Three Important Things

1. The Problem with Fixed Feature (FF) Representations

Learned representations are essential for extracting useful features from data, making downstream tasks significantly easier. Such representations have a fixed size, and need to have a large number of dimensions in order to be sufficiently expressive for any task.

However, such high-dimensional representations impose a computational overhead on tasks that may not require such a high degree of fidelity, which motivates the need for a flexible representation architecture that can perform feature mappings across a range of dimensions, at the potential cost of a loss of accuracy on downstream tasks.

2. Matryoshka Representation Learning (MRL)

To do so, the authors introduce Matryoshka Representation Learning (MRL), a technique that provides representations at \(O(\log (d))\) chosen representation sizes, where \(d\) is the highest-dimension representation we care about. The name is chosen due to how it is reminiscent of the nested Russian Matryoshka dolls.

We will first describe how MRL is trained, and in the next section explain how it can utilized for adaptive retrieval and adaptive classification tasks that run much faster than fixed feature representations.

Unsurprisingly, the representation \(z\) is trained by a deep neural network parameterized by \(\theta_F\), given by \(F (\, \cdot \,; \theta_F) : \chi \to \R^d\). We consider a set \(\calM\) of representation sizes, where \(| \calM | \leq \lfloor \log(d) \rfloor\). For instance, in the paper \(\calM = \left\{ 8, 16, \dots, 1024, 2048 \right\}\).

In the paper, MRL is trained on a multi-class classification problem, though the same idea can be adapted to other domains. Then we have a dataset of \(N\) input-label pairs \(x_i, y_i\). To solve this multi-class classification problem, for each representation size \(m \in \calM\), they apply a single trained linear layer \(\bW^{(m)}\) to the representation and then take the multi-class softmax cross-entropy loss function \(\calL\).

This gives the following loss formulation:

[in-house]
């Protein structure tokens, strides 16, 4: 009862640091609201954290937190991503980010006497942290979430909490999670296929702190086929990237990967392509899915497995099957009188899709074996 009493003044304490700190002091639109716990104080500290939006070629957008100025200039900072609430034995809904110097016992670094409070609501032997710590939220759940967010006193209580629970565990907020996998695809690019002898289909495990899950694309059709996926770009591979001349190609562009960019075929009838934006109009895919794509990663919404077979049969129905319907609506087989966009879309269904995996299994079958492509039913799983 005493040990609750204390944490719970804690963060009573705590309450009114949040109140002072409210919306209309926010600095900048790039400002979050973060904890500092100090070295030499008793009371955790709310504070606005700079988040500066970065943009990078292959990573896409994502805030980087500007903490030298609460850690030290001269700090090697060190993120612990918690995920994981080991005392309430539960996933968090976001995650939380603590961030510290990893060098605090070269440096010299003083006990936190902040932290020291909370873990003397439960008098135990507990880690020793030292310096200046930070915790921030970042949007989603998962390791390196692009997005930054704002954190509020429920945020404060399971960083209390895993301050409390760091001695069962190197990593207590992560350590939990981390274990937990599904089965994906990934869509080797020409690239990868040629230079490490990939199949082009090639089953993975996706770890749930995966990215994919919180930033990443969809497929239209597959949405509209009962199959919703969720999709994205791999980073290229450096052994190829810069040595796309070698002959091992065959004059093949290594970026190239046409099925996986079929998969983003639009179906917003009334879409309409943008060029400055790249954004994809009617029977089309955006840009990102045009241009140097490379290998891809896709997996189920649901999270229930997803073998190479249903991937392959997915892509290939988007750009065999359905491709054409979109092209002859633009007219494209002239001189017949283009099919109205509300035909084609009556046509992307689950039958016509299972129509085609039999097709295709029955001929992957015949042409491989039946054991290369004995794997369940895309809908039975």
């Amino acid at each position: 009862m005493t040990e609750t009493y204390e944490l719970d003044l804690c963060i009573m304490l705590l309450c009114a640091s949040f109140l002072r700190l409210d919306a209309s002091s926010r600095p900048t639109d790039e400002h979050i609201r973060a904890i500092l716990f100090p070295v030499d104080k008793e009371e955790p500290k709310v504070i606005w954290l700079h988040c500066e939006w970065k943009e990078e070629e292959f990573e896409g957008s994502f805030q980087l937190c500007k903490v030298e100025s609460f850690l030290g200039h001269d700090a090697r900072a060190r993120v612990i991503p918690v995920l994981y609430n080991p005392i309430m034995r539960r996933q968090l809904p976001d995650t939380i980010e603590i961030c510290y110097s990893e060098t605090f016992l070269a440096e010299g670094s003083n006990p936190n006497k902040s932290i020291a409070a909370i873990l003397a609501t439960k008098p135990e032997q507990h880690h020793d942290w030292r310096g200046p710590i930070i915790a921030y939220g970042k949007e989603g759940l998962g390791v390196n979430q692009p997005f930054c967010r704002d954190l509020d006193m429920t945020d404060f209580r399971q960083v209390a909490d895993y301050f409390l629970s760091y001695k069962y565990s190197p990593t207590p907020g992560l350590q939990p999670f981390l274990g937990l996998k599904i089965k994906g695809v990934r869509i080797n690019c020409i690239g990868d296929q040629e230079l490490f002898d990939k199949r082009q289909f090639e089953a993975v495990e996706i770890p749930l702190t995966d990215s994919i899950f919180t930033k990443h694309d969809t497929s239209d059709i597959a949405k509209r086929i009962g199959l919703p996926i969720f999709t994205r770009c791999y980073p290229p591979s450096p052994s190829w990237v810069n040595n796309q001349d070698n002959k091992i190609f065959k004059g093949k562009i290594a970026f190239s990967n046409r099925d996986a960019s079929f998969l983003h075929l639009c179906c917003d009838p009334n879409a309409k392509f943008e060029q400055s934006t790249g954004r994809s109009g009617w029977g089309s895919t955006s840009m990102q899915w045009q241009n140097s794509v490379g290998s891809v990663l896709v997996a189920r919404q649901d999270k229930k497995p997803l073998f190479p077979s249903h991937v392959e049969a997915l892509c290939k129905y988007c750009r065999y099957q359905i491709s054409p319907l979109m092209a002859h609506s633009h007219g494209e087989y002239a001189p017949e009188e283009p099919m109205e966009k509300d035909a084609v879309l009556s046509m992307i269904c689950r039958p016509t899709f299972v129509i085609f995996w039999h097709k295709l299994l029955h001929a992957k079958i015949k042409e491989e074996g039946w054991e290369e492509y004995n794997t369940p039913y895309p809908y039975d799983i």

\[\begin{align*} \min _{\left\{\mathbf{W}^{(m)}\right\}_{m \in \mathcal{M}}, \theta_F} \frac{1}{N} \sum_{i \in[N]} \sum_{m \in \mathcal{M}} c_m \cdot \mathcal{L}\left(\mathbf{W}^{(m)} \cdot F\left(x_i ; \theta_F\right)_{1: m} ; y_i\right) \end{align*},\]

where we jointly optimize over the projection weights for each representation level and the parameters for \(F\), and also allow for a scaling factor \(c_m\) to weigh the importance of each representation level. Note too that we only take the first \(m\) dimensions from \(F\) for each \(m\).

To reduce the number of parameters, one can perform weight tying between the \(\bW^{m}\) where they overlap, which roughly halves the number of parameters.

As such, the trained MRL \(F\) is encouraged to learn a representation that works well for some representative downstream task over all representation levels, that hopefully also generalizes.

The following results show that MRL outperforms even fixed feature models, which is a very strong baseline. MRL-E denotes MRL with weight tying, which predictably performs slightly worse. SVD refers to dimensionality reduction using SVD, slim net are slimmable networks, and Rand. FS are randomly selected features from the highest capacity FF model.

3. Adaptive Classification and Adaptive Retrieval

We consider two main applications of MRL that can significantly speed things up.

  1. The first is adaptive classification, where we try to start with performing classification with a coarser representation, before moving on to a finer representation if we are not confident of its predictions.

    Determining this confidence is done by previously learning some thresholds for these softmax probabilities on a holdout validation set, and then upgrading to a higher-capacity representation if it falls below this threshold.

    Impressively, MRL was able to get the same accuracy as fixed feature baselines while using a 14x smaller representation:

  2. The other is adaptive retrieval, where we first retrieve a larger quantity of vectors using a lower-dimensional representation, before re-ranking the top ones using a higher dimension, hence saving on compute.

    To compare retrieval against the other baselines, they used the mean Average Precision @ k (mAP@k) metric, where the top 10 closest embeddings are retrieved, and the mean of the number of embeddings whose label matches the label of the query label is taken.

Most Glaring Deficiency

Given the recent surge of interest in LLMs, the paper could have also done some experiments with language modeling tasks. Language modeling can be viewed as a form of sequential multi-class classification problem, so it seems like quite a natural direction to pursue.

Conclusions for Future Work

Instead of using fixed-size representations, we can utilize flexible representation learning approaches that encodes information at multiple granularities in a single embedding vector.

Perhaps we can use similar ideas to also get flexibility at other kinds of computational and memory bottlenecks, where we may not require the full ambient dimension to perform well for the task at hand.